Here's How to Find Your Writing Voice


Hey guys! This post first appeared in The Wild Series — letters for creative entrepreneurs who want to improve their voice, content, and vibe of their business. You can get the letters here "Find your voice. Write how you talk." This is the overwhelming message of, well, every creative entrepreneur on the internet. I agree. But how do you know what makes your voice uniquely yours?

Writing well requires a blend of outside influence and individual expression. There will always be 100,000 other blog posts on your chosen topic. So it's not what you write, but how you write it.

In the same way two painters can use the same popular, overused color palette and create dramatically different works of art, two bloggers can speak on the same topic and still create fresh content.

Below are some tips for finding out how to define your writing voice so you can create truly you copy.

1. Style Quirks

Quirks are tiny, consistent style choices that pop up in your writing. Maybe you tend to start transitional sentences with a preposition (not a great idea, but we'll get to that in a moment) or you love ending a passionate paragraph with a punchy one-word sentence. These tiny style choices result in hugely different, deeply individual cadences that help define your personal voice.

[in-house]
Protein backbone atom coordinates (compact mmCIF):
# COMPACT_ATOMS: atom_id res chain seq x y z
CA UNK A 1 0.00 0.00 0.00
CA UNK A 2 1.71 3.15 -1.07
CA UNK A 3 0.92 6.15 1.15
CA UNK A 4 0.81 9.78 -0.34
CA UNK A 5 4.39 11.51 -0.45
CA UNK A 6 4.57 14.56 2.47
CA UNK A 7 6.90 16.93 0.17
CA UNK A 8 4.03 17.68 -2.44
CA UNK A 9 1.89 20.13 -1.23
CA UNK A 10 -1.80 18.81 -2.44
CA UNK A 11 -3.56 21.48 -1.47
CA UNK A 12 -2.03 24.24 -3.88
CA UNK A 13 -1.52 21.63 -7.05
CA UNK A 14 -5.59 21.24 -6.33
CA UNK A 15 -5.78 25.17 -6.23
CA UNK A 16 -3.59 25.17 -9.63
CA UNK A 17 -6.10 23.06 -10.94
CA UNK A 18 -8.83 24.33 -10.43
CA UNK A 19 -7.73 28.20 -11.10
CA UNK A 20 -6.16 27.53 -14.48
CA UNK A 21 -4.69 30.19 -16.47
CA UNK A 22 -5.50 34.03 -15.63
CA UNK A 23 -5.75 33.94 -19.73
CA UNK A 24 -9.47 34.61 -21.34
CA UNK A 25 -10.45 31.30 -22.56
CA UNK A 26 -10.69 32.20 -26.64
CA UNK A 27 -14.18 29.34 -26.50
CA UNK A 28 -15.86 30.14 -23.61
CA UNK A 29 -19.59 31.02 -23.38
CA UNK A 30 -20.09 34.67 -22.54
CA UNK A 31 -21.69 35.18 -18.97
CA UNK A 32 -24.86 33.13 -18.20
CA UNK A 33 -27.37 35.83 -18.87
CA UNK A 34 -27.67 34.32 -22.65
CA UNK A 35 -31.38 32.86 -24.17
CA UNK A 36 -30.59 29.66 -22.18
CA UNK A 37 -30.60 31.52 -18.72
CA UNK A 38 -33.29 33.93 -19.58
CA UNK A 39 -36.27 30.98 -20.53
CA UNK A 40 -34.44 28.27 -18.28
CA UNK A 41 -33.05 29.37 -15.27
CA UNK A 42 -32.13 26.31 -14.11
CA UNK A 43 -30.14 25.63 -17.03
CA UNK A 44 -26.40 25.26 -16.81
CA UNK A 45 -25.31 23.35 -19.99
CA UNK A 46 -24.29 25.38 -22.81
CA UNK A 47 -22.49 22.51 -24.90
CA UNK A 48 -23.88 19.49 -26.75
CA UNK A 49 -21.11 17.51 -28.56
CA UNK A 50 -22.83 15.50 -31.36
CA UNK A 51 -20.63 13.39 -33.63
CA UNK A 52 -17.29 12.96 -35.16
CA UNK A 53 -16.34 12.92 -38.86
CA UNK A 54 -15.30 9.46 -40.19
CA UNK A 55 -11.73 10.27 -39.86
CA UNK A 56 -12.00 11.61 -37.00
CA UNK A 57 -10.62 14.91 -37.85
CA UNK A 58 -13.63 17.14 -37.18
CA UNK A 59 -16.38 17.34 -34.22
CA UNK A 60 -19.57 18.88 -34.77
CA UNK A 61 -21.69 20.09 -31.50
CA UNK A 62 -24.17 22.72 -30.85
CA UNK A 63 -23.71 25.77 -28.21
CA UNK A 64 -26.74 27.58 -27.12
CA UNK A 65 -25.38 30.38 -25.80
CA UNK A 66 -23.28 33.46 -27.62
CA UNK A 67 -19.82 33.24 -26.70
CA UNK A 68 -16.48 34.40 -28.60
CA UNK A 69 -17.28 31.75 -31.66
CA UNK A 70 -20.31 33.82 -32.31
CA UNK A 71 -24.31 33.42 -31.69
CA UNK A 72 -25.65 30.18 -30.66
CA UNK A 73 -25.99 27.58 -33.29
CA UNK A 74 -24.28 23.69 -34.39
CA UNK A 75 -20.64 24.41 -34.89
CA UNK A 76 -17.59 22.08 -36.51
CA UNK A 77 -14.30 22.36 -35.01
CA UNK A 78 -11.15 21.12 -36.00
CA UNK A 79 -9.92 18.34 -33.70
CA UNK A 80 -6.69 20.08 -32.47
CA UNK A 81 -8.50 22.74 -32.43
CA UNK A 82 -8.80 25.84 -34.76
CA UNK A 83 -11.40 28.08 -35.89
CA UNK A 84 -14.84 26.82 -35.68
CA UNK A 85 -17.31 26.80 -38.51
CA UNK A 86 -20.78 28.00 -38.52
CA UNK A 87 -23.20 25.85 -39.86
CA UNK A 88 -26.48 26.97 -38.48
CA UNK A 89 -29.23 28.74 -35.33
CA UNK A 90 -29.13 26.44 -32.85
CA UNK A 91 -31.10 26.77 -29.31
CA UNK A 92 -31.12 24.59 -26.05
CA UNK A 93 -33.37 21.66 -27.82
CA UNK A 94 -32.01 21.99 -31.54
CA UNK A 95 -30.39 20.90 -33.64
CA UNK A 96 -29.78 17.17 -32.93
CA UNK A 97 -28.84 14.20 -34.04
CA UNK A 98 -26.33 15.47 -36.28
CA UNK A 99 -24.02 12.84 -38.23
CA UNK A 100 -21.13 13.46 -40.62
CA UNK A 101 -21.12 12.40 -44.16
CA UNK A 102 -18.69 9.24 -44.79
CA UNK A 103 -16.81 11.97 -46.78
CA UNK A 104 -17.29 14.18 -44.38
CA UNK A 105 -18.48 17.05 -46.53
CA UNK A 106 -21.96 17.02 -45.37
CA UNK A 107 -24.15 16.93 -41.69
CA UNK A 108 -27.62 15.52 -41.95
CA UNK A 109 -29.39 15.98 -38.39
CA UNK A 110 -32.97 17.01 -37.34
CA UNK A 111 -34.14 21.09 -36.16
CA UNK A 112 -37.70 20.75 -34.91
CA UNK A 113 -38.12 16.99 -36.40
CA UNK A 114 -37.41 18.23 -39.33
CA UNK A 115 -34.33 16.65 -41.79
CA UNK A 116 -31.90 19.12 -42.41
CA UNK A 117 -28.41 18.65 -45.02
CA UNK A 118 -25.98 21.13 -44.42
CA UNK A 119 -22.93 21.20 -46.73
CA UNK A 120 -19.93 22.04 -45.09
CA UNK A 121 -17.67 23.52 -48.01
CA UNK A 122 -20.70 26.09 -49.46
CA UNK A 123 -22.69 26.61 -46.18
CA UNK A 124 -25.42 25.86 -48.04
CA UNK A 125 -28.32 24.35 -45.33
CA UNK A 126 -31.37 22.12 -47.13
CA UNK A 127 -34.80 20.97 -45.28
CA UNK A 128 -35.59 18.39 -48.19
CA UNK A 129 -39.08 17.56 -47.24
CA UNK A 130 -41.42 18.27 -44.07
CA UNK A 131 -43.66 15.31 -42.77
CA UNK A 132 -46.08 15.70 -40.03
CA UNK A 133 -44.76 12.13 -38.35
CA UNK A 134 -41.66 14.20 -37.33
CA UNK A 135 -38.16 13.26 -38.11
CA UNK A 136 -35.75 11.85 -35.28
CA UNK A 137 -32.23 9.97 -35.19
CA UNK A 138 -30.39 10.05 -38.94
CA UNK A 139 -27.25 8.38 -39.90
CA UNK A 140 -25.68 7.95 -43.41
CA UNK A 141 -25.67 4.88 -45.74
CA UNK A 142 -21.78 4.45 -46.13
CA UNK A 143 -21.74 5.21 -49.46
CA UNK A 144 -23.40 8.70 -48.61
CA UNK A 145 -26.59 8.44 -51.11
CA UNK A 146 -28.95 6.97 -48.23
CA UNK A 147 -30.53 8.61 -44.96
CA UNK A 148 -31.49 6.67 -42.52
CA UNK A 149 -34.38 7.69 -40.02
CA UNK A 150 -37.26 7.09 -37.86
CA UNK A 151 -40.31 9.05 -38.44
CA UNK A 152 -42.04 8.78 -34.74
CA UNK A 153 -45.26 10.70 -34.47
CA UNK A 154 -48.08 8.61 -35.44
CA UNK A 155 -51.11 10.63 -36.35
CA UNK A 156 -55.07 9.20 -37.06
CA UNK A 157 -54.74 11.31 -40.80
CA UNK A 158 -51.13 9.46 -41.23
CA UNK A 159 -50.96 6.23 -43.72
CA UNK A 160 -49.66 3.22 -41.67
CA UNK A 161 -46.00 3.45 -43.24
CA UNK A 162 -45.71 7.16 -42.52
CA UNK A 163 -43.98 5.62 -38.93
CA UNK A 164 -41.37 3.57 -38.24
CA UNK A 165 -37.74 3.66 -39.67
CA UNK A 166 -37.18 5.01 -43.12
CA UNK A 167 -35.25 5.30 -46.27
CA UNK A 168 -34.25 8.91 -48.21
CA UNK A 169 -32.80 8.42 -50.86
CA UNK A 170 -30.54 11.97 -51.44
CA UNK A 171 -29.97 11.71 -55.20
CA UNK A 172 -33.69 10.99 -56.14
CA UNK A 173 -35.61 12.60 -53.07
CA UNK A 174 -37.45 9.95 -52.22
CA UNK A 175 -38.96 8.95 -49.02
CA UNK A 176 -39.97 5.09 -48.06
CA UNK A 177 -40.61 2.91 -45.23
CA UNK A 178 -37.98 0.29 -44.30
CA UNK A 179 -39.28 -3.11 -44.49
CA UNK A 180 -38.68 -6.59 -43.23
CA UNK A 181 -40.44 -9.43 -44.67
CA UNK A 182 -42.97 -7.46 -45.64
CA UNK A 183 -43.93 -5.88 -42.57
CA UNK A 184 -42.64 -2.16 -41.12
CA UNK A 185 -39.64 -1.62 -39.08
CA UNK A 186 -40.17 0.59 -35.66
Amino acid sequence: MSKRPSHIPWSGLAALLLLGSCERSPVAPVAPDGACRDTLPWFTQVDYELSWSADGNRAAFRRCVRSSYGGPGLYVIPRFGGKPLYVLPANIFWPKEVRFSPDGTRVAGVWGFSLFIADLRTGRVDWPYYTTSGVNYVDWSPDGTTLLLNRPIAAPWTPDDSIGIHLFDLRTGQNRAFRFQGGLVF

To identify the quirks that mark your writing as uniquely yours, print out a newsletter or blog post and begin circling the syntax patterns you notice. You cannot use, maximize, or develop what you cannot see. Once you identify these quirks you can begin to improve them and use them to your advantage.

2. The Rules You Chose to Break 

Mediocre writers follow all the rules they were taught in high school english. Great writers break the rules in ways that elevate their personal voice and cut through confusion and clutter.

Your voice and your message are far more important than any grammatical or structural formality. Fight for your message. If that means slaying some rules in the process, then so be it.

3. Intangible Passion

You will only fail as a writer if you fail to write about the things you care about. This week I received a magazine article critique by my mentor. Before he delved into my style choices or the story's structure, he said this:

"Two intangibles really shine through the entire piece – 1) your respect for the subject and 2) your passion for the story. You can always tell when a writer doesn’t care about their story. It shows in their writing. You cared and it was reflected."

Passion is the X factor of writing and speaking. It is what separates quality content from constant internet noise. Passion is the greatest, truest, most reliable well of inspiration.


If you don't really care to write about systems or fear or any of those "en vogue" entrepreneurial topics, don't! Write about what excites you, or even makes you nervous. You'll know it’s right when you feel that creative anxiety— nothing evolutionary feels comfortable. There is nothing more exhilarating and humbling than being identified not by your name, but by the quality and distinctiveness of your work. We all know what Jackson Pollack's art looks like, or what the Disney experience feels like. But what if your audience could identify your sound with the same assurance? A consistent, individual voice is a lasting one.

Hit 'reply' and let me know what you're struggling with in writing right now. Let's chat.

Stay Wild, J.